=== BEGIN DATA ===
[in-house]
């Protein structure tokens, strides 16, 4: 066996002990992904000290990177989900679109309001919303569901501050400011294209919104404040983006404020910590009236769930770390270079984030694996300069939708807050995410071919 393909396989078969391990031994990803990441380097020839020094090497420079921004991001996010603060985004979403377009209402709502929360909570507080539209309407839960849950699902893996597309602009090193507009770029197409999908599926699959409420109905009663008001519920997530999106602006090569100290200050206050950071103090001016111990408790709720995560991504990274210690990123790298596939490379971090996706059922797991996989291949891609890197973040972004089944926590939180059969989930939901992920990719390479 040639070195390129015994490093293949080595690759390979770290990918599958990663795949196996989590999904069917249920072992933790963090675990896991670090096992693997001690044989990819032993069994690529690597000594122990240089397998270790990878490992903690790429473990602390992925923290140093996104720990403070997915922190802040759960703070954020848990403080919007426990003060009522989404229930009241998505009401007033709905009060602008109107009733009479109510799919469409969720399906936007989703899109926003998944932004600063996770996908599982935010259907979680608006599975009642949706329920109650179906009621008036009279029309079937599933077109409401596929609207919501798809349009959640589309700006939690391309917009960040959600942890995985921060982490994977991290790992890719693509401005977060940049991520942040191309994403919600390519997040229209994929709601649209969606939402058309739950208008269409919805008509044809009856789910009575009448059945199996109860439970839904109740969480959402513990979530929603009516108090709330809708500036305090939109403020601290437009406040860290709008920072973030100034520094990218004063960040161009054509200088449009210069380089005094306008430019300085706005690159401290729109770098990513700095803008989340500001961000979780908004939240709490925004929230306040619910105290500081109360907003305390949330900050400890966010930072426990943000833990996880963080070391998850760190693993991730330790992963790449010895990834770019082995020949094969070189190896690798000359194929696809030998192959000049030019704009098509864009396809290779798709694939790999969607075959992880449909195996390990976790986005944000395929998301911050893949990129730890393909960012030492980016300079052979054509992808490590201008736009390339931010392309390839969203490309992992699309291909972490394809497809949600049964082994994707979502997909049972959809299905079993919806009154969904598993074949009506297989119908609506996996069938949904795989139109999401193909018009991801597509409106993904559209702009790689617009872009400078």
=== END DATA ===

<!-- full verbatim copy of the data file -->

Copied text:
[in-house]
């Protein structure tokens, strides 16, 4: 066996002990992904000290990177989900679109309001919303569901501050400011294209919104404040983006404020910590009236769930770390270079984030694996300069939708807050995410071919 393909396989078969391990031994990803990441380097020839020094090497420079921004991001996010603060985004979403377009209402709502929360909570507080539209309407839960849950699902893996597309602009090193507009770029197409999908599926699959409420109905009663008001519920997530999106602006090569100290200050206050950071103090001016111990408790709720995560991504990274210690990123790298596939490379971090996706059922797991996989291949891609890197973040972004089944926590939180059969989930939901992920990719390479 040639070195390129015994490093293949080595690759390979770290990918599958990663795949196996989590999904069917249920072992933790963090675990896991670090096992693997001690044989990819032993069994690529690597000594122990240089397998270790990878490992903690790429473990602390992925923290140093996104720990403070997915922190802040759960703070954020848990403080919007426990003060009522989404229930009241998505009401007033709905009060602008109107009733009479109510799919469409969720399906936007989703899109926003998944932004600063996770996908599982935010259907979680608006599975009642949706329920109650179906009621008036009279029309079937599933077109409401596929609207919501798809349009959640589309700006939690391309917009960040959600942890995985921060982490994977991290790992890719693509401005977060940049991520942040191309994403919600390519997040229209994929709601649209969606939402058309739950208008269409919805008509044809009856789910009575009448059945199996109860439970839904109740969480959402513990979530929603009516108090709330809708500036305090939109403020601290437009406040860290709008920072973030100034520094990218004063960040161009054509200088449009210069380089005094306008430019300085706005690159401290729109770098990513700095803008989340500001961000979780908004939240709490925004929230306040619910105290500081109360907003305390949330900050400890966010930072426990943000833990996880963080070391998850760190693993991730330790992963790449010895990834770019082995020949094969070189190896690798000359194929696809030998192959000049030019704009098509864009396809290779798709694939790999969607075959992880449909195996390990976790986005944000395929998301911050893949990129730890393909960012030492980016300079052979054509992808490590201008736009390339931010392309390839969203490309992992699309291909972490394809497809949600049964082994994707979502997909049972959809299905079993919806009154969904598993074949009506297989119908609506996996069938949904795989139109999401193909018009991801597509409106993904559209702009790689617009872009400078």